Children learn through play. As an occupational therapist who works with children and youth, I use games and toys almost every day to help develop important cognitive, visual perceptual, motor, sensory, social, play and leisure skills. While many different types of activities can be used in therapy, this blog focuses on off-the-shelf games and toys that are accessible to most. Whether you are a therapist, parent, teacher, or a game lover like me, I hope you discover something useful while you are here. Learn a different way to play a game you already own or discover a new game for your next family game night. Either way, just go play. It's good for you!

The OT Magazine named The Playful Otter one of the Top 5 Pediatric OT Blogs.

Wednesday, August 9, 2017


A bingo game that will make you think (about money)!

Work on identifying and counting coins, visual discrimination, visual closure, spatial relations, figure ground, visual scanning, manual dexterity, in-hand manipulation, precise fine motor control, social interaction skills, executive functioning skills, process skills, play and leisure exploration and participation

In the box: 30 player game cards, 40 clue cards.

I was introduced to JINGO several years ago when I bought Jingo Thanksgiving. Jingo is a line of bingo games which are more educational than your typical call-and-cover bingo games. For instance, the Thanksgiving game came with 36 question cards that covered Thanksgiving history and traditions. Instead of calling numbers, the caller reads a question and players cover the answer (if they have it) on their bingo card. The materials are all made out of heavy-weight paper and none of them are laminated. The question/clue cards are perforated and need to be torn apart before playing. Each question/clue card is printed with one question/clue, and the answer (with matching picture) is also on the same side of the card so the players cannot see it. The bingo card, as you can see above, has either coins or a number in each space. No bingo chips or tokens for covering the squares are included. Coins would be an appropriate token for this game. The object is to be the first to complete a pre-specified pattern by covering squares on your card. Here is an example of the clues on the cards:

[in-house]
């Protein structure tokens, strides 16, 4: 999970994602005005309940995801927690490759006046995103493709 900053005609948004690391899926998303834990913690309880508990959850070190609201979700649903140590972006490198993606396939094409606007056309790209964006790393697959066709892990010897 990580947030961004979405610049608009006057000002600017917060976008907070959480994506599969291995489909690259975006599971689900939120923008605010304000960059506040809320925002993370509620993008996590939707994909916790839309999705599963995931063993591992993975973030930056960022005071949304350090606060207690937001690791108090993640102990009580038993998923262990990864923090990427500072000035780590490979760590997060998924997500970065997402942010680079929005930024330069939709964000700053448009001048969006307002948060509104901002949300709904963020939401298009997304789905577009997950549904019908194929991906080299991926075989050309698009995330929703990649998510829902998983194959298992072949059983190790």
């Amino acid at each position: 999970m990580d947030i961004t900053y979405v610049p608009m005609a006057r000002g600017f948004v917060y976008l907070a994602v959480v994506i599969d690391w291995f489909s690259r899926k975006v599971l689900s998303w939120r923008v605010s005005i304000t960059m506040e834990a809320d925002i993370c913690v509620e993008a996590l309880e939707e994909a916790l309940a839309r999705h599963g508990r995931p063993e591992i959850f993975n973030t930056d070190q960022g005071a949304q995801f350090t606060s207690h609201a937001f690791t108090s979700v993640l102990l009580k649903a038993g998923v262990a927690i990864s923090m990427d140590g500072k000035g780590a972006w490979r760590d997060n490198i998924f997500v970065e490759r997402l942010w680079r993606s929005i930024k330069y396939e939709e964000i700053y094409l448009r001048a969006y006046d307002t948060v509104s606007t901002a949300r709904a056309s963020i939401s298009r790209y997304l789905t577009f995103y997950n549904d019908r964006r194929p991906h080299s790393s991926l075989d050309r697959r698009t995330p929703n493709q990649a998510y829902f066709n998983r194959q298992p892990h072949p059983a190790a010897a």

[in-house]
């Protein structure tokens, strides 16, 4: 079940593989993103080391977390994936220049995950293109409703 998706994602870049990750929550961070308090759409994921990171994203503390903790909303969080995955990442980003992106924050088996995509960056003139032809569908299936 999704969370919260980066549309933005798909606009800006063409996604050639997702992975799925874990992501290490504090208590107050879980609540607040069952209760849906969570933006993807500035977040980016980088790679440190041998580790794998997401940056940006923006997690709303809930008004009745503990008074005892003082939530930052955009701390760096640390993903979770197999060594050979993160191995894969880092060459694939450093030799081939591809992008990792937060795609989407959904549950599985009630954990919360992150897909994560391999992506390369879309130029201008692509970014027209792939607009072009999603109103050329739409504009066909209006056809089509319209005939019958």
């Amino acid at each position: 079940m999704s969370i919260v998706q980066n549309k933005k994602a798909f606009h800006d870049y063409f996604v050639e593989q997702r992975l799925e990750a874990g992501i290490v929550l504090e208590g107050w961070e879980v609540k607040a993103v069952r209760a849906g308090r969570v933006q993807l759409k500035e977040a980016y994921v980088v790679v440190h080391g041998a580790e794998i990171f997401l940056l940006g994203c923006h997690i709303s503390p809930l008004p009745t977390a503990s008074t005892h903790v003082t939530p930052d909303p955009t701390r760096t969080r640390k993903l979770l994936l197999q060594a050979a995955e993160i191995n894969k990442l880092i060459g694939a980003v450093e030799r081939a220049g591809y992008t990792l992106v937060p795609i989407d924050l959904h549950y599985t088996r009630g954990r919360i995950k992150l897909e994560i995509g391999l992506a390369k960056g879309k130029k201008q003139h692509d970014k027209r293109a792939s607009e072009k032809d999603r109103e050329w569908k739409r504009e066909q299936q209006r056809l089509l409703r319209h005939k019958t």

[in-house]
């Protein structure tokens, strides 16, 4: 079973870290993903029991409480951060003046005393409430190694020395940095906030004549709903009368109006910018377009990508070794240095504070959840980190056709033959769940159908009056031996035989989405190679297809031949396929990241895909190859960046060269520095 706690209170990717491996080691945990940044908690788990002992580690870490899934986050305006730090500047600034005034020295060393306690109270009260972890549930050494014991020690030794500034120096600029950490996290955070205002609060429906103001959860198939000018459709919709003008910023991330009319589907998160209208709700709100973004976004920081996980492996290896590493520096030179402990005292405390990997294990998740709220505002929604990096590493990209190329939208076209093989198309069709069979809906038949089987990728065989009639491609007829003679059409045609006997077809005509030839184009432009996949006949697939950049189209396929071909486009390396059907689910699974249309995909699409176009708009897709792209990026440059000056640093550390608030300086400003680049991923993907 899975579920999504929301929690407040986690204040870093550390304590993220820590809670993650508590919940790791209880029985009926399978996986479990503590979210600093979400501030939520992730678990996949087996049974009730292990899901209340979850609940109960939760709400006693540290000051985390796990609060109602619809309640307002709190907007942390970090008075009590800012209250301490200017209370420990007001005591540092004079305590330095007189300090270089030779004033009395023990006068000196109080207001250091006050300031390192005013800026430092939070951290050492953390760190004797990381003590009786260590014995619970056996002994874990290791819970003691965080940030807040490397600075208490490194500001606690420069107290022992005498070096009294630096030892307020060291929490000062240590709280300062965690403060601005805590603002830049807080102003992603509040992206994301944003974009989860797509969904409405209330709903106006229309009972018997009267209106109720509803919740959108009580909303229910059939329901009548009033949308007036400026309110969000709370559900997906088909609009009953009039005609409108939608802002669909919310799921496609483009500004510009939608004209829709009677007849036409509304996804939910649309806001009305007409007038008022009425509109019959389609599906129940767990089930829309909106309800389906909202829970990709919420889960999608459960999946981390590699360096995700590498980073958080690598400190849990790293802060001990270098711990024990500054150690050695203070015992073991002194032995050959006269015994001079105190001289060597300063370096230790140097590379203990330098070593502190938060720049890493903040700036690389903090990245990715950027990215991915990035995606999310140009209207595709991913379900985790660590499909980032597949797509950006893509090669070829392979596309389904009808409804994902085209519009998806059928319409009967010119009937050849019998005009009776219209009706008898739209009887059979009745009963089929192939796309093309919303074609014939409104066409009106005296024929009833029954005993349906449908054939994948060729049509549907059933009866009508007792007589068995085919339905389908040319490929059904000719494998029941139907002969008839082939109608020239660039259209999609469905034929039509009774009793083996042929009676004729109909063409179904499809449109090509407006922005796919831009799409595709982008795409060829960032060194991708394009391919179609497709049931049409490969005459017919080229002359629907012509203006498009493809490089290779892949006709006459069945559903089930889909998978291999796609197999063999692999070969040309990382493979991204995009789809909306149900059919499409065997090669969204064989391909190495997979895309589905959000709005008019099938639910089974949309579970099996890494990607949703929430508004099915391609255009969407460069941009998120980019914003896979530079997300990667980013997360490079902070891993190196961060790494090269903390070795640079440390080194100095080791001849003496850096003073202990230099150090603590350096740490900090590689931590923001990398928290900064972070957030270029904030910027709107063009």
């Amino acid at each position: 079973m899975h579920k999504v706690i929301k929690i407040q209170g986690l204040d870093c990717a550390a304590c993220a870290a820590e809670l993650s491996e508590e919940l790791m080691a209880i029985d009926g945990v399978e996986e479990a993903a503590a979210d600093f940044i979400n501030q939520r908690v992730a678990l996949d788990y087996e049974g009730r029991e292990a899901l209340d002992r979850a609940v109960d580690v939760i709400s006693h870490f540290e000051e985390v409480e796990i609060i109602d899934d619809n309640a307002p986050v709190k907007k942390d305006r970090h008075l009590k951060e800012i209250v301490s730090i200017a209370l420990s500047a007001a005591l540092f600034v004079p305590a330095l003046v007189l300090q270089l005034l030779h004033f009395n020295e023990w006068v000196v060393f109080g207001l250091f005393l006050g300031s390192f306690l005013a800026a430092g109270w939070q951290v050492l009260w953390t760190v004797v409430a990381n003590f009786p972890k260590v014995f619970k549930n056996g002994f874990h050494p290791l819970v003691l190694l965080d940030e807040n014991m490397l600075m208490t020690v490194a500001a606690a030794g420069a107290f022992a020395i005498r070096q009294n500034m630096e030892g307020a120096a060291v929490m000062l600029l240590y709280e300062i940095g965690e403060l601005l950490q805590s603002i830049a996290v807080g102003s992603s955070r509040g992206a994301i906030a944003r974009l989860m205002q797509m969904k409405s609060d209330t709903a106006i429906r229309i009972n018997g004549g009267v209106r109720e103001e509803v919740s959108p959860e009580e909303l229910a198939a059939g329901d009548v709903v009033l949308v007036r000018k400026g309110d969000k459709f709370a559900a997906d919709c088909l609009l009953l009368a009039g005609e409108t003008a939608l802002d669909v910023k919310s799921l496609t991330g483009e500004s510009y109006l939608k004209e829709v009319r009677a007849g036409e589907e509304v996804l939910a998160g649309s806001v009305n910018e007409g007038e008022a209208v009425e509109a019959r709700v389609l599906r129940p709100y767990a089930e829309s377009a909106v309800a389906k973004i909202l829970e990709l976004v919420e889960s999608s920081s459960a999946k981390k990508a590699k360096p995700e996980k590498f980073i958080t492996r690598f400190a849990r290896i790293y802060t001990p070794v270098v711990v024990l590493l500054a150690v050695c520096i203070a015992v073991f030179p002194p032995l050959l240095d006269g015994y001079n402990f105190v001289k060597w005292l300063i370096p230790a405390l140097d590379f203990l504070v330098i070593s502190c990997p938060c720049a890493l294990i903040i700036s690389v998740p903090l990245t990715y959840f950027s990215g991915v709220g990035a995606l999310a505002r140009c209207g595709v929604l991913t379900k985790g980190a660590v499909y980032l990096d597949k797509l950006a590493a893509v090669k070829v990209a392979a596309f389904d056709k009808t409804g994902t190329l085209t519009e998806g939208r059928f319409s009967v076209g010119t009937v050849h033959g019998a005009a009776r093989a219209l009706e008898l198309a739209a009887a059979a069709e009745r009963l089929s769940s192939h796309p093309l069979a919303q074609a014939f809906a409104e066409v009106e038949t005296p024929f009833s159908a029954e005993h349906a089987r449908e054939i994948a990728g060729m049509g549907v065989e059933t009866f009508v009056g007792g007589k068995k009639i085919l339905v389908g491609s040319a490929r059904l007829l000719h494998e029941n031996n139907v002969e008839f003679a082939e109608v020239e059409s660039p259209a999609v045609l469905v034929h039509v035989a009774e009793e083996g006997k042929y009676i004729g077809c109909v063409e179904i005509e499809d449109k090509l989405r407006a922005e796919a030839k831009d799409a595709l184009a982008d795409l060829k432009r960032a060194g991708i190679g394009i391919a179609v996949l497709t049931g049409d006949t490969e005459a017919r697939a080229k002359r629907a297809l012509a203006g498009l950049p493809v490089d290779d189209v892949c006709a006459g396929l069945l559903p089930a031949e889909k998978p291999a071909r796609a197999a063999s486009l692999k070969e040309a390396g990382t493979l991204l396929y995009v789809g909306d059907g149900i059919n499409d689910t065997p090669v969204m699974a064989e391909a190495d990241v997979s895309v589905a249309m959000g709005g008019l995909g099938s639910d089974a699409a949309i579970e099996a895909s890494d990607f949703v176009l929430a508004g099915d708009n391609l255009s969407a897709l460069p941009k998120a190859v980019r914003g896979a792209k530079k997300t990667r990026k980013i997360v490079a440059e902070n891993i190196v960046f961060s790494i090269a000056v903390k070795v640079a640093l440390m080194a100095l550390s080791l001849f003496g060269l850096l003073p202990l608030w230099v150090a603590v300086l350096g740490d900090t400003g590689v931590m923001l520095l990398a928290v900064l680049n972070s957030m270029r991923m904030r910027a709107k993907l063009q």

• One quarter, one dime, and one nickel are worth this many cents (40).
  • Find the grouping of money that is worth 16 cents (image of nickel, dime, and penny).
  • Find the grouping of money that is worth $5.05 (image of five dollar bill and nickel).
  • You buy a candy bar that costs 80 cents. You pay the clerk with four quarters. What will your change be (image of two dimes)?
There are only three problems like the last one above. Most of them are pictures of money or word description of money (example two dimes and a nickel). Individual will need to be able to do mental math or figure answer together on paper before finding on the card.

To play:  Give everyone a game card and tokens of some kind to cover the spaces. Choose a pattern for Jingo (vertical, horizontal, diagonal, four corners, letter X, etc.).  Ask the questions from the clue cards. When someone completes the chosen pattern on his game card, he yells JINGO! Giving out small prizes is always a fun bonus. Maybe keep the coins that were used to play. 

A colorful playing card, clue cards with pictures, an instruction sheet with examples of bingo designs.

Jingo has a large line of bingo games with quite a few holiday games which are fun for get-togethers. I have also blogged about Back to School Jingo. Read about it here.

Try this:
  • Hold several tokens/coins in the hand, bringing them to the fingertips one at a time to cover the squares.
  • When cleaning up, pick up the tokens one at a time and squirrel them in the palm without dropping. How many can be held?
  • Make a copy of the black and white card (comes with the game) which shows the different bingo patterns (horizontal, vertical, diagonal, four corners). Cut them out and for each game, place the one you are using as a pattern on table for all to see.

No comments:

Post a Comment

Thank you for taking the time to comment.